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Why NFL’s $100 billion broadcast deal is great news for NRL, AFL

A record broadcast rights deal for the NFL in the US demonstrates that sport is still the axis on which the TV world turns.

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Despite Nine’s former chief executive, Hugh Marks, claiming “it’s not a given that NRL has to be part of our future”, the $US100 billion ($129 billion) 11-year deal signed over the weekend between the major US broadcasters and the NFL shows networks can’t exist without leading sports.

Leading lights: Rooster James Tedesco, NFL star Tom Brady and Richmond’s Dustin Martin.Credit:Getty

“This is good news for the NRL and AFL,” says one of Australia’s top sports rights advisors, Colin Smith of Global Media and Sports.

While the pandemic forced a renegotiation of TV rights in Australia and created an expectation the fees paid by broadcasters would fall globally, Smith argues there are two exceptions: where a sport is a nation’s unique or dominant game (AFL in Australia, NFL in the US, IPL in India), or where it is the dominant nation for a sport (NRL in Australia, NBA in the US, EPL in England).

“In Australia, we have two world-class leagues in the AFL and NRL that are ‘must watch’ across media platforms that fans passionately follow,” he said.

Smith’s analysis is bad news for Australian rugby, which is seventh in the international rankings. The A-League is ranked the 11th league in Asia behind countries like Iraq, Iran, Thailand, UAE and Uzbekistan.

“The COVID-19 interrupted 2020 season proved that even without crowds attending games in Australia, fan interest on TV across both codes was very strong,” Smith said. “What this means for the NRL and AFL is the value of their media rights will continue to be very strong and likely to grow in a competitive market.”

The NFL deal is both stratospheric in terms of the dollars involved and the long-term commitment of broadcasters.

The $US100 billion-plus agreement is a doubling of the value of NFL rights; beginning in 2023 and to be shared across the traditional linear broadcasters of CBS, NBC, Fox, ESPN and ABC. It will be broadcast on free-to-air TV, pay TV and streaming platforms.

Amazon Prime is the new broadcast entrant, buying the 18-game NFL Thursday Football Package for the first time on its streaming service. This is Amazon’s largest investment globally in sports media rights, spending about $US1 billion per year. While very significant, it represents only 10.5 per cent of the total value of the NFL media rights.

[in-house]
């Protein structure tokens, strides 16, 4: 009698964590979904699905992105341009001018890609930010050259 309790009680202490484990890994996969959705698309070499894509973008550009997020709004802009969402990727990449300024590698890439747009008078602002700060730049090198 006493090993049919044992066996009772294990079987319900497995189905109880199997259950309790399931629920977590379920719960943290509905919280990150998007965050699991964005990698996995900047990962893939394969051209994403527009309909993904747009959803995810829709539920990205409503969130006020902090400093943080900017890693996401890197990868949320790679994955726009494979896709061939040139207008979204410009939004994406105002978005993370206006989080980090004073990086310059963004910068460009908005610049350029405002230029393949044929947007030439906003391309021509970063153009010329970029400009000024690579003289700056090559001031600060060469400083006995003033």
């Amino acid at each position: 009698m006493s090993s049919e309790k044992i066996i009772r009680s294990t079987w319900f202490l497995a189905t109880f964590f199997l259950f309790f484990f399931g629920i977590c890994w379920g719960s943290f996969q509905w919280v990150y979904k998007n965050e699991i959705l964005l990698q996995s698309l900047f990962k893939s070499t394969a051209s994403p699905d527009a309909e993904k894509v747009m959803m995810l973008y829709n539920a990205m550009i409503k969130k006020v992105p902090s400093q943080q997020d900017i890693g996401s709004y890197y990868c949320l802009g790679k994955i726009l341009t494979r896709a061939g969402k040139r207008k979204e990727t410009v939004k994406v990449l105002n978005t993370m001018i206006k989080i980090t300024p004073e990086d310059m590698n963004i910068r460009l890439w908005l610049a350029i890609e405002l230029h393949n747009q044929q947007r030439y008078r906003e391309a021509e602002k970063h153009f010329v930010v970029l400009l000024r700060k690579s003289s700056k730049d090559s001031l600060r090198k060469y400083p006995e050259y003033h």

Meanwhile, in Australia, streaming appears the platform of the future, with Foxtel’s Kayo promoting NRL and AFL games, and Nine Entertainment’s Stan Sport showing the majority of its Rugby Australia games.

Yet Amazon Prime’s contribution to the NFL deal is the equivalent of only $36m a year in terms of the NRL’s original $1.9 billion five-year contract.

The NRL has extended its pay-TV rights with Fox until 2027 for an undisclosed fee, although ARL Commission chairman Peter V’landys revealed it represents about two-thirds of the code’s broadcast income. It is not known whether exclusivity of streaming rights is part of the deal.

V’landys is poised to enter negotiations for the sale of NRL free-to-air rights, with the current renegotiated arrangement expiring at the end of next season.

The Australian view that FTA rights are a diminishing proportion of broadcasting fees is at odds with the NFL experience, where the chief executive of CBS Entertainment, George Cheeks, described American football as “must-have content that stands above the crowd in a fragmented television universe”.

Smith says: “In negotiations with FTA broadcasters, if I were the NRL I would be using the ‘NFL Playbook’, stressing it is a must-have product and also be seeking offers for FTA packages over an extended term across free content and pay content for terms extended to 2030 and beyond.”

A decision by the federal government to delay a review of the anti-siphoning list until April 2023 means FTA networks continue to have first choice of NRL and AFL, although it has already relaxed those rules with Australian cricket ODIs, now broadcast exclusively by Foxtel/Kayo. Fox chief Patrick Delany has implied Kayo Freebies, which gives subscribers access to top sports for no extra charge, satisfies the current legislation. Similarly that would apply to Amazon Prime if it bids for all or part of the FTA rights for the NRL.

Channel Ten, which telecast NRL and AFL more than a decade ago, is now the third FTA network in the nation.

The demise of Ten, together with the billion-dollar-a-year NFL deal, appears a rebuttal of Australian TV chiefs who warn the price tags they pay for sport threaten to hang like toe tags on their networks. SMH

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